Radio observations shed new light on Hanny's Voorwerp
DR EMILY BALDWIN
Posted: 25 June 2010
New high resolution radio observations from the European Very Long Baseline Interferometry Network (EVN) and the UK’s Multi-Element Radio Linked Interferometer Network (MERLIN) have probed the famed green cloud of gas known as 'Hanny's Voorwerp'.Hanny's Voorwerp, the green blob of gas in the centre of this image, sports a 16,000 light year diameter hole, and was discovered by Hanny Van Arkel as part of the Galaxy Zoo project. Image: Dan Smith, Peter Herbert, Matt Jarvis & the ING.
Hanny's Voorwerp was named after Dutch school teacher Hanny Van Arkel who identified the curious object while classifying galaxies as part of the Galaxy Zoo online citizen science project. The green blob of gas lies near the spiral galaxy IC 2497 but does not contain any stars itself. It also sports a 16,000 light year wide hole in its centre.
Combining the observing power of the EVN and MERLIN, a team of astronomers aimed the telescopes at galaxy IC 2497, to see if any clues as to the nature of Hanny's Voorwerp might be hidden there. “The observations show two bright and very compact sources with broadband spectra that argue strongly for the existence of an active galactic nucleus (AGN) at the centre of the galaxy, IC 2497,” says Michael Garrett, General Director of the Netherlands Institute for Radio Astronomy, ASTRON. “One of the sources appears to be identified with the base of the supermassive black hole at the centre of the AGN itself, while the other one is likely to be the result of an energetic jet expelled by the black hole and now interacting with the dense gas that surrounds IC 2497.”Radio observations of galaxy IC 2497 reveal two compact sources, signalling the presence of an active galactic nucleus, and smooth and extended emission implying a starburst region. Image: ASTRON.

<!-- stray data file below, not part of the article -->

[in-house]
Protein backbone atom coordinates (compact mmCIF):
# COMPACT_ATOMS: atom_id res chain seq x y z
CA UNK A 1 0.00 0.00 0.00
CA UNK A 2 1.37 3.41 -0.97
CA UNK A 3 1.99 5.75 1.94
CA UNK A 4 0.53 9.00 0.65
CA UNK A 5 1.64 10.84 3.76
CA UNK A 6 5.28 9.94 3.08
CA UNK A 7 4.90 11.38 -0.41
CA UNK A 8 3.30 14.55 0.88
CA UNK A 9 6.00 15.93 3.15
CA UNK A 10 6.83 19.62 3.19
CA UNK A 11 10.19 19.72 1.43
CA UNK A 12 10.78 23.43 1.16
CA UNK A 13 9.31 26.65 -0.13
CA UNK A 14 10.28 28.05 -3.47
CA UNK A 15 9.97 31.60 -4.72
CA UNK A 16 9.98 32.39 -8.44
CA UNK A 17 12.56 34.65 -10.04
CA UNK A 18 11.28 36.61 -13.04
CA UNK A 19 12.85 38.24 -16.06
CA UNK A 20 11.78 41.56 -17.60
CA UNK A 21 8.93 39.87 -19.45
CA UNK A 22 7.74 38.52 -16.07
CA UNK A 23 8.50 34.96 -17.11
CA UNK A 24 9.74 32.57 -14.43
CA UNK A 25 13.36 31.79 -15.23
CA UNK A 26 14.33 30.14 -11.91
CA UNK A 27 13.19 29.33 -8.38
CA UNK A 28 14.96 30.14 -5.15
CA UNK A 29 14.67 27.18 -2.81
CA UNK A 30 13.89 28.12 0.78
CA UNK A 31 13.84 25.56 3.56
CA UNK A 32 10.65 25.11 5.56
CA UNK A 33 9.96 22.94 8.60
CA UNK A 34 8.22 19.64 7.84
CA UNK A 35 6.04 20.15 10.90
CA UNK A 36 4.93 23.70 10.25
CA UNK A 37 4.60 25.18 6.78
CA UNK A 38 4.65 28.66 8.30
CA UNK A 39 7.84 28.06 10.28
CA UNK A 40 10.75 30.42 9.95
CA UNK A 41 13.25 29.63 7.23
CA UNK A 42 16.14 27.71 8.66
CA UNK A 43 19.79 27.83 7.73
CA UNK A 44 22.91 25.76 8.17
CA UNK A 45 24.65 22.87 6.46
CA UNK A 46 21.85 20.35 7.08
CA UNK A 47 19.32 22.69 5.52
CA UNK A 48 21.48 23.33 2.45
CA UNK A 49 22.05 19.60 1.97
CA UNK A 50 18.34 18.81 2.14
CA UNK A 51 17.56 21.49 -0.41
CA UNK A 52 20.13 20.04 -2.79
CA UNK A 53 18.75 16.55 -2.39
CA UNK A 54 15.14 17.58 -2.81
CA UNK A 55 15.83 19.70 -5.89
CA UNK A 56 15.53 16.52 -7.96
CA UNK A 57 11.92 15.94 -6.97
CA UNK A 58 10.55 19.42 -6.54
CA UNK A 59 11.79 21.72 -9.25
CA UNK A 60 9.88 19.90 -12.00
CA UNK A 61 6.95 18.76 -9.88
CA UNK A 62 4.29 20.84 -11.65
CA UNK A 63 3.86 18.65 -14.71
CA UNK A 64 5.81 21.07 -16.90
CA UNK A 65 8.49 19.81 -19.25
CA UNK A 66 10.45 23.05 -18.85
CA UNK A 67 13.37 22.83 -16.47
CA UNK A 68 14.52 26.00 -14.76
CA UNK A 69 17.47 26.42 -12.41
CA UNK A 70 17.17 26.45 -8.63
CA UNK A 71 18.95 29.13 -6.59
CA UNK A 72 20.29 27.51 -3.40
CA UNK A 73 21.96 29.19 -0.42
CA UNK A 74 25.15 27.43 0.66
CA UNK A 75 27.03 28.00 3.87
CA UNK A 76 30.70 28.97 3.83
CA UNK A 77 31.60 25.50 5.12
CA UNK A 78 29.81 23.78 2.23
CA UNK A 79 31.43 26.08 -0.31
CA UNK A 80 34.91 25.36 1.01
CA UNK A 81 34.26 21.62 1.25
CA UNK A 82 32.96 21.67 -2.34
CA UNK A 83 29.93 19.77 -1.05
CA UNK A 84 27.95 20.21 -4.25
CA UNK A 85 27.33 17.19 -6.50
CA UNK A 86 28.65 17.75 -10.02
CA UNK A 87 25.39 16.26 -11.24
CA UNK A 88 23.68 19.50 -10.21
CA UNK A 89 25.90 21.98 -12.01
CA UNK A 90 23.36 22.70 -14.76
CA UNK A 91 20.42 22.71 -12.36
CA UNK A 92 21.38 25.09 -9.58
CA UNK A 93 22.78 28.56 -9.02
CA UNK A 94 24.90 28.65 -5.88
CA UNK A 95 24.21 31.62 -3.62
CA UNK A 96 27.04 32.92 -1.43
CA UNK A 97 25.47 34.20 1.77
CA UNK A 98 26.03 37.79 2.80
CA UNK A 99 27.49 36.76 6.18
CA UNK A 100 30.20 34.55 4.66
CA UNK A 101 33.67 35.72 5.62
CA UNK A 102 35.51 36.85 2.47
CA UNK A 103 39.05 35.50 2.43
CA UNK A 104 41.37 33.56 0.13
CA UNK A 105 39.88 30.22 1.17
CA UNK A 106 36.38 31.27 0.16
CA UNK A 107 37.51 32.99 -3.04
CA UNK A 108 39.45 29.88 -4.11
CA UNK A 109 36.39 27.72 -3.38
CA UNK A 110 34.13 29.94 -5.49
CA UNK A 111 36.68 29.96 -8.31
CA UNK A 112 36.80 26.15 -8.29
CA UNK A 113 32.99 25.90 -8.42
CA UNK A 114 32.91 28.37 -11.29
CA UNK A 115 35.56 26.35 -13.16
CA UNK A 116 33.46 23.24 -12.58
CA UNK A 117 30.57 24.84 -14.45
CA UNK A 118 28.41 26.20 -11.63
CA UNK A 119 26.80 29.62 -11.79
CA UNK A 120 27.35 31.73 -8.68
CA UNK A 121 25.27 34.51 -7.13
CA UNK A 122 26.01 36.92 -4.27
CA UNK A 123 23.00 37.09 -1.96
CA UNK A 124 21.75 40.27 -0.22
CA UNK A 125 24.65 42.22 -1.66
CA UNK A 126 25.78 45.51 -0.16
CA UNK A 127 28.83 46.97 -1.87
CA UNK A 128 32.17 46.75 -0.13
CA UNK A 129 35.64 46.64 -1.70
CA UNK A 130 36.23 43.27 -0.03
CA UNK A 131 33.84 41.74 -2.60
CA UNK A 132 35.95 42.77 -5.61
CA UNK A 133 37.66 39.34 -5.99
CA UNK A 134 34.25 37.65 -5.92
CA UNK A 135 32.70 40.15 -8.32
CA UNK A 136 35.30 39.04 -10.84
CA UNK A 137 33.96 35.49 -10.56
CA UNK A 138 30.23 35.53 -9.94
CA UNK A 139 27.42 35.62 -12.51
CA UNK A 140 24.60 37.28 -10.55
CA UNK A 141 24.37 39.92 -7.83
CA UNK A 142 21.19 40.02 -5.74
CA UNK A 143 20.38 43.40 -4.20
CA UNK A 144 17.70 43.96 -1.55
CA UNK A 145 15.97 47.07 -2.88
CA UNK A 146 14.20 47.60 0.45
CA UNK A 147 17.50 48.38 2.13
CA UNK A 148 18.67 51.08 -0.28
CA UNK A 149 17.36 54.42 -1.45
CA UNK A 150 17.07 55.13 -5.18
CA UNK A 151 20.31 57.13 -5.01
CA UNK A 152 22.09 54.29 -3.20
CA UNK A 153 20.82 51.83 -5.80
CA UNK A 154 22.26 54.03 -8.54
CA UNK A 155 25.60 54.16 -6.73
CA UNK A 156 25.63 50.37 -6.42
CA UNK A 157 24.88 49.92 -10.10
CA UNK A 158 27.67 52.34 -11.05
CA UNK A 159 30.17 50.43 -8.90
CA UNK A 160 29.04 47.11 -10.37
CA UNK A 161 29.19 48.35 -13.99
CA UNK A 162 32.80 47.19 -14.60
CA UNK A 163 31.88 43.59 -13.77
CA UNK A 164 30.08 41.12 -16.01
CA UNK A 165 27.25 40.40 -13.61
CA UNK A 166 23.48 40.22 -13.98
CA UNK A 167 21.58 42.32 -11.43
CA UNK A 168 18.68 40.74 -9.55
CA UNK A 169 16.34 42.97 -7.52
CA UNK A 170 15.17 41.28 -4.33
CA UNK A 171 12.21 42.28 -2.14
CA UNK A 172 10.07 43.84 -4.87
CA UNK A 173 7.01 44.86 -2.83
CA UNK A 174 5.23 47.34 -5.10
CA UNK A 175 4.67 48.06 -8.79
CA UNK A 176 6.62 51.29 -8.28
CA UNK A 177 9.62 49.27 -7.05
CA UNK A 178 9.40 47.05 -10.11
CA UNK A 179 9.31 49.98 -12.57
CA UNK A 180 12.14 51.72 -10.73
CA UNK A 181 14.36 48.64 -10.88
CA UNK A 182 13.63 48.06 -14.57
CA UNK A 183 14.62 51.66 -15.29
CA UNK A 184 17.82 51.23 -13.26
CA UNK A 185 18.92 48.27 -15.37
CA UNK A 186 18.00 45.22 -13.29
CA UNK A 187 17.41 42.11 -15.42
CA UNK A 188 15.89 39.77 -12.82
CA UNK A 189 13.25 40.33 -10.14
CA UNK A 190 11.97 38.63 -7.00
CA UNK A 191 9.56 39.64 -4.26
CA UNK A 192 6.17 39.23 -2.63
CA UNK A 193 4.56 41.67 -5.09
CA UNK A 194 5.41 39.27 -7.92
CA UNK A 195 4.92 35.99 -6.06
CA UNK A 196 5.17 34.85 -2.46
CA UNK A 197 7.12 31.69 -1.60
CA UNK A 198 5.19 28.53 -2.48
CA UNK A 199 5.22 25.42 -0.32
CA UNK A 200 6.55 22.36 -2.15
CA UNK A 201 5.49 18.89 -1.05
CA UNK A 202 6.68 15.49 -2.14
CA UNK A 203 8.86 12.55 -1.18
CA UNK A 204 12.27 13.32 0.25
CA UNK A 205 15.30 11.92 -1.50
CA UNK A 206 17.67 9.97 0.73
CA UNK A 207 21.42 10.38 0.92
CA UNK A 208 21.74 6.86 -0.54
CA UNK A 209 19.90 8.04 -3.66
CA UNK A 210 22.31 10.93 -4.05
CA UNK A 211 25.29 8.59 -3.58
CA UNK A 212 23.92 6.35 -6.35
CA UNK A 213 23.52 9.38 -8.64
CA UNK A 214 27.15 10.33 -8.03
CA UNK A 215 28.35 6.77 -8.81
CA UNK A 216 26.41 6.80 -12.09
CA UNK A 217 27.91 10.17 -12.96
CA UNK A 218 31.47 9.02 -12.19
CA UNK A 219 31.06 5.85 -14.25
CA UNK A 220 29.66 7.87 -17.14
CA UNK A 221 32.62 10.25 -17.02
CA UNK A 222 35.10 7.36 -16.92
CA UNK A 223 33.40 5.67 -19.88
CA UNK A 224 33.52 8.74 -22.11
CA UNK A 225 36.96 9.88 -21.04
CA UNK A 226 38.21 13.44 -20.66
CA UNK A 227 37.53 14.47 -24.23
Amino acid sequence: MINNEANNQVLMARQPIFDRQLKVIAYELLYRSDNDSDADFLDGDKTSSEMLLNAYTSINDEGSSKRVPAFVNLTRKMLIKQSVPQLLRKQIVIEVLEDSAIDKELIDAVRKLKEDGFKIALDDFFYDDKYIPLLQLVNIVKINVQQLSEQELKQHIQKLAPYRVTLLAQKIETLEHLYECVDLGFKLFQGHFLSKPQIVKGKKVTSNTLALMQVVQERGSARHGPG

Garrett and his colleagues believe that the radiation output from the AGN is heating Hanny’s Voorwerp to a temperature exceeding 10,000 degrees. The plot thickens with the observation of extended radio emission, suggesting intense star formation. “We knew that IC 2497 is forming stars, but we were surprised to find that the star formation seems to be concentrated in a very small central region, only 3000 light-years across,” says Hayden Rampadarath of the University of Manchester.
The observations show that IC 2497 is spawning stars with a total mass of 70 Suns per year in this condensed central region, a rate about six times higher than the nearby starburst galaxy M82. It is quite unusual to find such concentrated and intense star formation alongside AGN radio activity, and both on similar scales, too. “It seems that IC 2497 swings both ways,” comments Garrett.
The new observations support initial theories on the nature of Hanny's Voorwerp as a region of gas ionized by IC 2497's AGN, perhaps only visible because of the specific geometry of the galaxy, gas and us, but further data recently derived from the refurbished Hubble Space Telescope is expected to shed even more light on this fascinating object in the weeks to come.